Books for changing the world
The United States, Southeast Asia, and Historical Memory

This book sheds crucial new light on the epochal US interventions in Southeast Asia after World War II. Antiwar activist Fred Branfman describes the tragic lives of Laotian peasants under US bombing. Cambodia scholar Ben Kiernan and colleague Owen Taylor illuminate the course of Cambodia history after unprecedented US bombing. The book also includes classic works by Noam Chomsky, Nick Turse, and Edward Herman.

Mark Pavlick is an independent editor. He was active in the US movement against the Indochina wars in volunteer work with the Indochina Mobile Education Project and the Indochina Resource Center in Washington, DC.



Introduction 1

Richard Falk

1. War Crimes in Indochina and Our Troubled National Soul 5

Fred Branfman

2. Excerpts from Voices from the Plain of Jars 19

Collected by Fred Branfman

3. Legacies of War: Cluster Bombs in Laos 23

Channapha Khamvongsa and Elaine Russell

4. Agent Orange in Vietnam 53

Tuan V. Nguyen

5. Iraq, Another Vietnam? Consider Cambodia 75

Ben Kiernan and Taylor Owen

6. My Lai and the American Way of War Crimes 85

Gareth Porter

7. The Indonesian Domino 101

Clinton Fernandes

8. “So Many People Died”: The American System of Suffering, 1965–2014 119

Nick Turse

9. Bloodbaths in Indochina: Constructive, Nefarious, and Mythical (1979) 125

Noam Chomsky and Edward S. Herman

10. From Mad Jack to Mad Henry: The United States in Vietnam (1975) 173

Noam Chomsky

11. After “Mad Henry”: US Policy Toward Indochina Since 1975 201

Ngô V˜ınh Long

12. My Experiences with Laos and the Indochina Wars 221

Interview with Fred Branfman

13. Interview with Noam Chomsky 251

Glossary of Selected Terms 261

Further Action 267

Recommended Reading 273

Acknowledgments 281

Permissions 283

Notes 285

Index 333

Contributors 351

  • "The text Pavlick and Luft have put together is both history and forewarning. By the very nature of its subject matter, it can not be light reading. It barely touches the catalog of horrors that the US war on the people of Southeast Asia was. At the same time, it is a useful and potent introduction to a history too few US residents truly know and one that most US leaders would like to hide. There is no respite from the true nature of the war on Southeast Asia in these pages. Indeed, the only relief can be found in the knowledge that all proceeds from the book’s sale will go to humanitarian assistance in Indochina." CounterPunch

    “Extremely important and pertinent…. The importance of the historical events and arguments made in this book cannot be overstated; the government of the United States waged war against the three countries of Indochina for years, even though none had harmed the United States or were vital to American security or geopolitical interests. In the course of those wars, massive atrocities were committed, undoubtedly war crimes. The United States has never taken responsibility for those actions nor has it punished the criminals who committed these acts…  Moreover, the extent of these atrocities have been kept from the American public and the lack of historical awareness of these events prevents Americans from learning important lessons about how their government acts in their names and precludes learning important lessons to prevent any other occurrences such as these.” —Critical Asian Studies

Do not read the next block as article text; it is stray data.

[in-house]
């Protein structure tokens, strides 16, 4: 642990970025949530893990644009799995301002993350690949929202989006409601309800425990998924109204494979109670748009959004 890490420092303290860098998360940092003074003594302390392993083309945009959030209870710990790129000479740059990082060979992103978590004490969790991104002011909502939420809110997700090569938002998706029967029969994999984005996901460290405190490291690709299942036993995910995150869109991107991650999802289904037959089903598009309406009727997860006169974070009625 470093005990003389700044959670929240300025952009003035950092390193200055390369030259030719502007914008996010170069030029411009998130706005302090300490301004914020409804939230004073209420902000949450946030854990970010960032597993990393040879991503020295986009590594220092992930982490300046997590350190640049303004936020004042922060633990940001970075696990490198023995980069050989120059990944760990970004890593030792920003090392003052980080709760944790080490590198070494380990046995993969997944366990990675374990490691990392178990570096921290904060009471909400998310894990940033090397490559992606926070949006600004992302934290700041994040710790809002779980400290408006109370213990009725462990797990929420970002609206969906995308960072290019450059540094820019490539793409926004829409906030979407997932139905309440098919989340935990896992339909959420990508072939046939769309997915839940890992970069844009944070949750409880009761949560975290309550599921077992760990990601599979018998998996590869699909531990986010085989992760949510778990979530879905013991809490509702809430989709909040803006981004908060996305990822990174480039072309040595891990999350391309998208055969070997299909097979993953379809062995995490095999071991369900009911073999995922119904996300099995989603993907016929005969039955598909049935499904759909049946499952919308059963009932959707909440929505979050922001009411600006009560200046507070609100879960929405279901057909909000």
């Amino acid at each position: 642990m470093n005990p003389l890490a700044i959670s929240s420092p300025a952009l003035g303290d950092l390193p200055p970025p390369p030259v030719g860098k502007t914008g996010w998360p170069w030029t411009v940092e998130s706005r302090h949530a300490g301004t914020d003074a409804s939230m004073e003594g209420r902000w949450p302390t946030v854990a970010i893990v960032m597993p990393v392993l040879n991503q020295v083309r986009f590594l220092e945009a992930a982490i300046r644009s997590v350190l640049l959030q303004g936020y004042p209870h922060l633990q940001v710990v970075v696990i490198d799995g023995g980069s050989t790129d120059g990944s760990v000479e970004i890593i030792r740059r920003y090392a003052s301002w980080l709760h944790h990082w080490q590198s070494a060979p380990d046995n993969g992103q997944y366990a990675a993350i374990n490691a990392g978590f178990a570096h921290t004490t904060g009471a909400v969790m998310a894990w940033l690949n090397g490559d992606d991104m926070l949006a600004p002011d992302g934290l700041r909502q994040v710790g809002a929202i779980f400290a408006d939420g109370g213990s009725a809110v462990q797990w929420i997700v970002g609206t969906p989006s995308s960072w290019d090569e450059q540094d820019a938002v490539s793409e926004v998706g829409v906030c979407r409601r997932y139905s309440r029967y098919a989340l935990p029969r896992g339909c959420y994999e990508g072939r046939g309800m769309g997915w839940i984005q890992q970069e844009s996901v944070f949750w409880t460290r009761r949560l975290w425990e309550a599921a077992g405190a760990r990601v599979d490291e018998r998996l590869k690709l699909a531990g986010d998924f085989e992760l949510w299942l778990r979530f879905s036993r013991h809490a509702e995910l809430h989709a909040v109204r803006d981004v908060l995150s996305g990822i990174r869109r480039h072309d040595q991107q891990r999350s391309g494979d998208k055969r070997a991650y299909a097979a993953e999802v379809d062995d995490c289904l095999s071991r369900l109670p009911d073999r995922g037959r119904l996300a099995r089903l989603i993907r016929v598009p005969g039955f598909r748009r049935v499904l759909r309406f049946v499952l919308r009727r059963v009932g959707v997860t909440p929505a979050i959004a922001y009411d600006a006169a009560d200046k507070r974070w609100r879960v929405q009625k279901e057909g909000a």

"A well-researched and powerfully presented overview...." —David Swanson

    “The content of this book is unavoidably grim, and it can be tempting to turn away. Yet the individual essays, clear and carefully researched, are especially useful for classroom purposes.” Peace & Change

    “Within the academic disciplines of international relations and diplomatic history, there still exists the perception that the U.S military engagement in Southeast Asia was an honorable but ill-advised adventure. Moral outrage is often absent among historians and political scientists. Mark Pavlick’s edited volume illuminates these American wars as a denial of democracy, and a crime against humanity. The United States, Southeast Asia, and Historical Memory has educated me, and it should educate my colleagues.” —Lubna Qureshi, author of Nixon, Kissinger, and Allende: U.S. Involvement in the 1973 Coup in Chile

Other books of interest

  • The United States, Southeast Asia, and Historical Memory